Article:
By Ari E. Berman, PhD
Research in the life sciences, biotechnology, and biomedicine is entering a period of disruption in how scientific data are collected and analyzed. This disruption is having widespread impacts since data have always been central to research. Consider how the typical research project progresses: a problem is defined; a study is conceived (and hopefully funded); experiments are run; data are collected, analyzed, interpreted, and used to support conclusions; and conclusions are communicated to select audiences or the broader scientific public.
In research, data connect the experiment and the generation of knowledge. Increasing the speed of that process is more important than ever. Quality of life can be improved, and lives saved as a result—as the COVID-19 pandemic has illustrated so vividly.
Wrangling data has become more challenging because of the enormous growth in the production of scientific data. Disruptive scientific innovation requires organizations to transform these petabytes of data into a strategic asset by making them findable, accessible, interoperable, and reusable (FAIR). Organizations that build effective scientific data ecosystems to harness the knowledge inherent in their data will pioneer new discoveries the fastest.
For the past 20 years, biomedical research has been utilizing laboratory technologies that generate unprecedented amounts of data in a short time. This increased rate of data generation has been primarily driven by the pace of innovation in laboratory technology. These data are produced by instruments such as high-throughput genomic sequencers, next-generation fluorescent microscopes (like lattice light-sheet microscopes), cryo-electron microscopes, flow cytometers, and a host of other imaging, resonance, and data collection technologies.
By applying these technologies, researchers hope to dig deeper into the problems that plague humanity, find new disease treatments, and realize exciting concepts such as precision and personalized medicine. These technologies are inspiring researchers to launch masterful studies and collect data that may, upon analysis, help us chip away at the mystery of life.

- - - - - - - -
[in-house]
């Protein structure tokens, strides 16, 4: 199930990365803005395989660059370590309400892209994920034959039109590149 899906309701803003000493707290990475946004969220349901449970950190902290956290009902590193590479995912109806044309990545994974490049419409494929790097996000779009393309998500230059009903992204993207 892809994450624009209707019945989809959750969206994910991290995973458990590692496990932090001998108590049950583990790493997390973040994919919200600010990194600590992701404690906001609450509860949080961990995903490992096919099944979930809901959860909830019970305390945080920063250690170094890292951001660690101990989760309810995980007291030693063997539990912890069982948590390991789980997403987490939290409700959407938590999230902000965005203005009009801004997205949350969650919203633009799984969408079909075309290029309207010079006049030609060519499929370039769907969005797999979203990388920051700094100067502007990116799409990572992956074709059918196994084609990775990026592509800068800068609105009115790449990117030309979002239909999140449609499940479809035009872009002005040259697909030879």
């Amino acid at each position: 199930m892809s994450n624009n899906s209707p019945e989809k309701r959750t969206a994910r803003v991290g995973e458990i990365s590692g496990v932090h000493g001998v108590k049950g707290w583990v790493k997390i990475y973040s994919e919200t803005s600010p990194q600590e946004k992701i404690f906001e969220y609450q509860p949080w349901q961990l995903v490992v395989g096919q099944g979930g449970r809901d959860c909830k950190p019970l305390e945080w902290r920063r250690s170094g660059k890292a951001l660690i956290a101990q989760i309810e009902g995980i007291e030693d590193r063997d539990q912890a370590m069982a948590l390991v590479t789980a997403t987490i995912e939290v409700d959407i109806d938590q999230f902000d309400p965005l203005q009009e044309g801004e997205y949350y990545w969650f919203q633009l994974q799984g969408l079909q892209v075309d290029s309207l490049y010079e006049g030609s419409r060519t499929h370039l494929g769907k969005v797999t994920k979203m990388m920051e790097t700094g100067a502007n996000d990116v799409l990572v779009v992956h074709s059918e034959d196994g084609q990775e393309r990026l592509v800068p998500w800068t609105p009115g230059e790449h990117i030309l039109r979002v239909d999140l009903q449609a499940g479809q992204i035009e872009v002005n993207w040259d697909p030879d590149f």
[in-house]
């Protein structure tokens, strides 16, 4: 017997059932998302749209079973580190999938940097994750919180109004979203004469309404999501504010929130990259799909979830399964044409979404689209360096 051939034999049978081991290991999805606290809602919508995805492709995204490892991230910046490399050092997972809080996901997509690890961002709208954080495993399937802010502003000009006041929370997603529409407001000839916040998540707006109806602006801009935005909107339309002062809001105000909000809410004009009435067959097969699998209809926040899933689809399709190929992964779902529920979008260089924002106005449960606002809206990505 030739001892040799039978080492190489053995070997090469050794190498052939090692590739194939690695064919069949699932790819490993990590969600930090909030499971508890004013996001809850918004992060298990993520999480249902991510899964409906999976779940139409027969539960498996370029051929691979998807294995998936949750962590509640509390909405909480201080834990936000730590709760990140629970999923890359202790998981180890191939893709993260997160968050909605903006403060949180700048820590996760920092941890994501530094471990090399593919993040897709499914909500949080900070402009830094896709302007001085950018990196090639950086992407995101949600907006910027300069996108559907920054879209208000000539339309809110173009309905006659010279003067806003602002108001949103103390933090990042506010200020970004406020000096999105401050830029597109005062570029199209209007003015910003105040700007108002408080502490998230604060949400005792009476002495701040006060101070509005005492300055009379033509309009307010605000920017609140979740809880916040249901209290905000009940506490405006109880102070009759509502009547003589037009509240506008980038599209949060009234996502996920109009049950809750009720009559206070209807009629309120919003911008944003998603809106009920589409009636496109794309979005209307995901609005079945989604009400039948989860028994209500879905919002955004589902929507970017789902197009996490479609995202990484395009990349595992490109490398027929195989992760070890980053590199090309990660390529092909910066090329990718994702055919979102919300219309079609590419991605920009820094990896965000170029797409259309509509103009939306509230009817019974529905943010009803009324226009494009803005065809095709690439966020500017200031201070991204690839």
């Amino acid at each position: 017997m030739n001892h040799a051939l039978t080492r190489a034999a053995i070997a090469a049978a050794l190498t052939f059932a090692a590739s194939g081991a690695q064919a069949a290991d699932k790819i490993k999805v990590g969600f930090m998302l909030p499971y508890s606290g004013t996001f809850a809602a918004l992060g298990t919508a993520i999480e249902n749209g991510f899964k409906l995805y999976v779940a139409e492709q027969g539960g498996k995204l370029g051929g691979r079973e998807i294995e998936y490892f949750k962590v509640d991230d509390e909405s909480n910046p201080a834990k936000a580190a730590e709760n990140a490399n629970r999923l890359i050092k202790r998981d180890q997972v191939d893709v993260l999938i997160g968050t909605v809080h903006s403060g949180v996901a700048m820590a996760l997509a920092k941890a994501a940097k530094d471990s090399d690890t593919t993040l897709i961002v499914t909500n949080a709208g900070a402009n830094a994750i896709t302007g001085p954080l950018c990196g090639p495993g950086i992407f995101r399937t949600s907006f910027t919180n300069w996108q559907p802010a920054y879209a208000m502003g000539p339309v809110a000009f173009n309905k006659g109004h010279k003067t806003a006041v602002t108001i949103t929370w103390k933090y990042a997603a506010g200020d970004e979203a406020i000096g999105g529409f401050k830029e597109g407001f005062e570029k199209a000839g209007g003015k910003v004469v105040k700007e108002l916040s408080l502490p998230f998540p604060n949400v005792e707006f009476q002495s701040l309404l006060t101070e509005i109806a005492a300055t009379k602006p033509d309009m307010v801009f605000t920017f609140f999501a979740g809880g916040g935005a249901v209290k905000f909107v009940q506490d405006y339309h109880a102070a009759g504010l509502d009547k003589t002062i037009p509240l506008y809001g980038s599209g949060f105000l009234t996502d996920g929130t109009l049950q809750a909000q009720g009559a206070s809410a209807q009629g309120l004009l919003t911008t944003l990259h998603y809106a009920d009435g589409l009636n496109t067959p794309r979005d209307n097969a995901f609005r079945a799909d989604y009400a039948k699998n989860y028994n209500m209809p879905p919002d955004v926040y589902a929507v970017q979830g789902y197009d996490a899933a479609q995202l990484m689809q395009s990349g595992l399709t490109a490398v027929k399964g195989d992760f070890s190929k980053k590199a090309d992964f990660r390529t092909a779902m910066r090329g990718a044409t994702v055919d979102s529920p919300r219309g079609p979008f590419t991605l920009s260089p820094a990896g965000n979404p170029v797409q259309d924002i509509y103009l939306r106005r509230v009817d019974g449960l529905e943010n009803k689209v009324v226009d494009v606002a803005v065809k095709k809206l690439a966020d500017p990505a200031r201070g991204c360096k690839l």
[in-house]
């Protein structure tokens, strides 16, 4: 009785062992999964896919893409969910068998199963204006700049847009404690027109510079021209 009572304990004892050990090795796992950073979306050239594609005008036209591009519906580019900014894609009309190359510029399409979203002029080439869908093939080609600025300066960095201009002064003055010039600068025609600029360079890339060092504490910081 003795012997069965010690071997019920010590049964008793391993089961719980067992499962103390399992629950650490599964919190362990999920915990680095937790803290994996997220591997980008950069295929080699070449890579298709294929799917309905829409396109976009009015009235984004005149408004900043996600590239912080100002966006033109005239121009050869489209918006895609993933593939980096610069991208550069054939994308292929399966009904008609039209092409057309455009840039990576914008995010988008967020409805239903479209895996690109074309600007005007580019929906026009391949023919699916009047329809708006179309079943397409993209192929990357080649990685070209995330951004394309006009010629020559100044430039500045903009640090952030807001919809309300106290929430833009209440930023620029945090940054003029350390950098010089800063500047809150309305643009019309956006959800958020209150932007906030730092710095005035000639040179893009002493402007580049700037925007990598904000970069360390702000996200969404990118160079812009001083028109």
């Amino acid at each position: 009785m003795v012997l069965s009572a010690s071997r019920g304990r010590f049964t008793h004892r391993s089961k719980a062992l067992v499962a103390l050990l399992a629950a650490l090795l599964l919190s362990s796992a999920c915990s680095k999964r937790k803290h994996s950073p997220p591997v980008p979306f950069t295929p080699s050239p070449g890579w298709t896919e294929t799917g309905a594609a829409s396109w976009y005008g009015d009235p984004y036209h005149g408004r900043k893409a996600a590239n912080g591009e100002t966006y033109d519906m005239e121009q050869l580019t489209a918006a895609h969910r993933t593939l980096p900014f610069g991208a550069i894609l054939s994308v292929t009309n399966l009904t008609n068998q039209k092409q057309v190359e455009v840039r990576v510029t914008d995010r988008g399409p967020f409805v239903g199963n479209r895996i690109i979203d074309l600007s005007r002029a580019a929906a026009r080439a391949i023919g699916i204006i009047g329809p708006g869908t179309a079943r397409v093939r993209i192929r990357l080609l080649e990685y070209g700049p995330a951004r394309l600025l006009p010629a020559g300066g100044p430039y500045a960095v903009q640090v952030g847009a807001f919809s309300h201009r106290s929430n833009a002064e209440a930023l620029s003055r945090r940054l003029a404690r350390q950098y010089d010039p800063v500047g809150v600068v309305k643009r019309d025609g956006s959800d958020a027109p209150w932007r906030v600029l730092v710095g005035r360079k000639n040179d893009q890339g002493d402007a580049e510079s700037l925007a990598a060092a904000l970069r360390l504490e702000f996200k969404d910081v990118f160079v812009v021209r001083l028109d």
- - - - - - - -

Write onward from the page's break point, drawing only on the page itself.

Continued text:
This explosion of data collection led to the information age and the coining of ill-defined buzz terms like “big data.” An unintended consequence of this change was that information technology (IT) personnel in life sciences organizations were caught off guard. They suddenly had to support massive amounts of data (a petabyte in 2012, hundreds of petabytes today) without the necessary budgets, skill sets, or support systems.
Prior to this data tsunami, IT groups mostly supported document storage, databases, email, web, security, and printers. Now that the data deluge is upon us, aspects of the hard-earned expertise of the high-performance computing (HPC, also known as supercomputing) community are slowly being adopted to help them adapt.
Life sciences organizations began to invest in scientific computing by building modest to large HPC systems, installing large storage systems, and working to better connect laboratories to data centers so that data could flow more easily. These adaptations took many years and occurred at varying rates per organization. Ultimately, though, the data center and advanced computing technologies became as integral to life sciences research as a microscope or a next-generation sequencer.